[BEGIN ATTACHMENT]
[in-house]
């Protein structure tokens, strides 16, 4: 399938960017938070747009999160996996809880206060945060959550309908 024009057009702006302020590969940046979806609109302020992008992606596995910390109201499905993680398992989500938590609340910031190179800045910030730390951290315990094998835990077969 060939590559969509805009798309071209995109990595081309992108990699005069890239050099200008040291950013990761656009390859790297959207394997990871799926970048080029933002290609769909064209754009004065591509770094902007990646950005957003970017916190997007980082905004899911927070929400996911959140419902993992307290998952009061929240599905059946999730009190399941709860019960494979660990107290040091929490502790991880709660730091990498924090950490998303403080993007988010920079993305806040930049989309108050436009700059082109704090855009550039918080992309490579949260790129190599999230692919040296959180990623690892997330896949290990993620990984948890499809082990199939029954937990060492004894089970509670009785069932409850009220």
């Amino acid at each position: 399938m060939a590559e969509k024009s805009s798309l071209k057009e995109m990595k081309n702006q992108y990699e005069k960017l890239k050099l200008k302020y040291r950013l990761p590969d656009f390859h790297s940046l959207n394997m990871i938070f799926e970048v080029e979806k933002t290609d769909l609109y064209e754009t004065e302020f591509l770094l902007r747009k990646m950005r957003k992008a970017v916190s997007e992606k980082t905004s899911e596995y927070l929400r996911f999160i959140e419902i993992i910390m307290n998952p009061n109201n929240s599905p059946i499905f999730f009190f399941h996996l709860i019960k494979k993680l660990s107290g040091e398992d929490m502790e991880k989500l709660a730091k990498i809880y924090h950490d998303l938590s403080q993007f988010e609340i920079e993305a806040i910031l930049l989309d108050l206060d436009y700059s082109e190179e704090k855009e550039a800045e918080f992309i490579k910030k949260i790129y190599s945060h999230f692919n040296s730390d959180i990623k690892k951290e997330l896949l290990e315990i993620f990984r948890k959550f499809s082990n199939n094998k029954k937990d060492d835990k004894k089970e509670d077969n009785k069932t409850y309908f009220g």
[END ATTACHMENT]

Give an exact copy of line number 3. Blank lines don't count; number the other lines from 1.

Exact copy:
């Amino acid at each position: 399938m060939a590559e969509k024009s805009s798309l071209k057009e995109m990595k081309n702006q992108y990699e005069k960017l890239k050099l200008k302020y040291r950013l990761p590969d656009f390859h790297s940046l959207n394997m990871i938070f799926e970048v080029e979806k933002t290609d769909l609109y064209e754009t004065e302020f591509l770094l902007r747009k990646m950005r957003k992008a970017v916190s997007e992606k980082t905004s899911e596995y927070l929400r996911f999160i959140e419902i993992i910390m307290n998952p009061n109201n929240s599905p059946i499905f999730f009190f399941h996996l709860i019960k494979k993680l660990s107290g040091e398992d929490m502790e991880k989500l709660a730091k990498i809880y924090h950490d998303l938590s403080q993007f988010e609340i920079e993305a806040i910031l930049l989309d108050l206060d436009y700059s082109e190179e704090k855009e550039a800045e918080f992309i490579k910030k949260i790129y190599s945060h999230f692919n040296s730390d959180i990623k690892k951290e997330l896949l290990e315990i993620f990984r948890k959550f499809s082990n199939n094998k029954k937990d060492d835990k004894k089970e509670d077969n009785k069932t409850y309908f009220g």